When it comes to democracy in San Diego, there is a before and after Measure L, the landmark measure approved in 2016 that put an end to local election manipulation by the rich and connected.
Before Measure L, moneyed-interests spent decades election shopping and undermining our democracy by placing their privately created ballot measures in primary or special elections to take advantage of low voter turnout, which favors a wealthier, less diverse and more conservative electorate.
In fact, the average turnout in primary elections over the last ten years is 38 percent, compared to 70 percent in November elections. Even during presidential primaries, that meant well below half of the voters were deciding important ballot questions.
When voters overwhelmingly passed Measure L in 2016, they spoke loud and clear: the City Council should put privately created citizen initiatives on the November ballot. As the Measure L description stated in the ballot book, democracy functions best when the most people vote. In the end, two-thirds of voters agreed.
On Oct. 21, the City Council will decide whether or not to put a privately created ballot measure to expand the convention center and aid the homeless before voters in the March election, when the fewest people are expected to vote. This directly undermines our democracy and disregards the clear direction of voters in Measure L.
It doesn’t have to be like this.
In 2017, after Measure L was passed, the city council honored the will of the voters and rejected a special election for a similar measure. In rejecting the special election, Councilmember Chris Ward stated, “proponents have proven more committed to political games than actual solutions.”
Because the city council did the right thing then, voters decided on local ballot measures at the next regularly scheduled general election in November 2018. A majority of the voters turned out, as they usually do in November elections. The directive of Measure L was fulfilled. The big decisions facing the city were made by a majority of the voters. That’s how a democracy should work. This should be life after Measure L.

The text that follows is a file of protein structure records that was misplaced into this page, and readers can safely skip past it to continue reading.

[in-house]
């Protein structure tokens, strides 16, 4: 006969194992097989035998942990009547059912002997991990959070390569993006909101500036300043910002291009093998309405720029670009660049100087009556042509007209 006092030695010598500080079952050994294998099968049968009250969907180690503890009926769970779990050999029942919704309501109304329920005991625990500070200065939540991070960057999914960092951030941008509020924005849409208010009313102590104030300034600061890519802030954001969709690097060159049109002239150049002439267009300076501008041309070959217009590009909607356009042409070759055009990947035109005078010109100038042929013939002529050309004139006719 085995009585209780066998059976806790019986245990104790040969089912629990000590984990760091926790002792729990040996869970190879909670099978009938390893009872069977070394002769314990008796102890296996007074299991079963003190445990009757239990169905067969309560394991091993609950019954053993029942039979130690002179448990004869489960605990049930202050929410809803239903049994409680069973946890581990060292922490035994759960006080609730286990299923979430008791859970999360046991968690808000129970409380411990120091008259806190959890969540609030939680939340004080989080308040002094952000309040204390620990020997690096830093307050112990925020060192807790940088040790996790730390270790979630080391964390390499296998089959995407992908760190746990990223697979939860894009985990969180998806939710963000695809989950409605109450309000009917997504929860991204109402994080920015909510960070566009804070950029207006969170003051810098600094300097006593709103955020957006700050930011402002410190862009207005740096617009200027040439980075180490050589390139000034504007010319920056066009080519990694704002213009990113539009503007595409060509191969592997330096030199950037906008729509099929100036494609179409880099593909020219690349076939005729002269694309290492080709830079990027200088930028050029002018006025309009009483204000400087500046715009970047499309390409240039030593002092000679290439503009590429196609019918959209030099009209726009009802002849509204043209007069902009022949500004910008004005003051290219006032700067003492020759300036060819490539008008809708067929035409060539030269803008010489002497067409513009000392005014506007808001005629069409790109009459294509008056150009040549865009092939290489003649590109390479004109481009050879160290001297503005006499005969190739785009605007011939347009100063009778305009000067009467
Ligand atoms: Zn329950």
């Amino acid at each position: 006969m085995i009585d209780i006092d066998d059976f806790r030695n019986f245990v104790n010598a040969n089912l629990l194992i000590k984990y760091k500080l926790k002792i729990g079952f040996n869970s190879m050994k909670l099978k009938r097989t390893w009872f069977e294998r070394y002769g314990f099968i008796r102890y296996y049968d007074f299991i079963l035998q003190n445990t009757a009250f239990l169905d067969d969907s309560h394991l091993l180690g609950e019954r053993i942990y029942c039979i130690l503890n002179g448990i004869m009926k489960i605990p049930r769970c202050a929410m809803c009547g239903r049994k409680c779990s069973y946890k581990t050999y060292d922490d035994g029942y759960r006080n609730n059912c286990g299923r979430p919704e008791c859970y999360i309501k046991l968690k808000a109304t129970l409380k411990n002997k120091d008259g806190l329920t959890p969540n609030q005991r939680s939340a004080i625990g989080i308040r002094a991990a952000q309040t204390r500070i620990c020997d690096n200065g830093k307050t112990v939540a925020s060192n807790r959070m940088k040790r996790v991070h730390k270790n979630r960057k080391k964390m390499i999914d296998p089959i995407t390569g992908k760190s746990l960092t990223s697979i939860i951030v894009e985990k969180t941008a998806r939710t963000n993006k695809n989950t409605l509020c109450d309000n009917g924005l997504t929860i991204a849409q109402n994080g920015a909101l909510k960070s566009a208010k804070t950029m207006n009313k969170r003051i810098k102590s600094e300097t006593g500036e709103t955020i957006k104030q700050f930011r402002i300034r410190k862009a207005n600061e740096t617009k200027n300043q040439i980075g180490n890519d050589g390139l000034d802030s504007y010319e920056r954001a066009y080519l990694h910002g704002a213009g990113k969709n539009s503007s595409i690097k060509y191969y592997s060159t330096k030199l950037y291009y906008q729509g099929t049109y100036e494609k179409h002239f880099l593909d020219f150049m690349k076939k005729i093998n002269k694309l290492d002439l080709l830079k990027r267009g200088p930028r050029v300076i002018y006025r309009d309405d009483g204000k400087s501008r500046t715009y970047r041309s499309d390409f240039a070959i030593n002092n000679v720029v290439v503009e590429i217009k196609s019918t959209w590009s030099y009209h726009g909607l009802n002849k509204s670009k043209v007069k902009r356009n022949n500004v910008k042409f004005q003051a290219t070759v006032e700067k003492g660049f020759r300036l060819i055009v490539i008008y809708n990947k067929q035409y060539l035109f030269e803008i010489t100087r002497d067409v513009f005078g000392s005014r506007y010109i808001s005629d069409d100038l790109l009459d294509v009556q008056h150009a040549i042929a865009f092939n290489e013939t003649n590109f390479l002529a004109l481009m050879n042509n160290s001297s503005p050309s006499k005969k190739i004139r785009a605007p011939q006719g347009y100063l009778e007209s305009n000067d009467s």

Now moneyed-interests want to take us back to life before Measure L. They have not given up on their election shopping strategy. Even though they could have qualified their measure for the November 2018 election and conformed with the voters’ directive in Measure L, they did not. Their delay qualified them for the November 2020 election, but now they want the City Council to put them on an early election that favors them, which is the very definition of election shopping.
In a government of the people, by the people, and for the people, City Council members should be working for us, the voters, not against us. They should be looking to the future, not the past. They should be placing privately created ballot measures on the November election.
It’s what the voters wanted. Will the council members respect the will of the voters?
We’ll soon find out.
David Miles is a board member of Alliance San Diego, a community empowerment organization.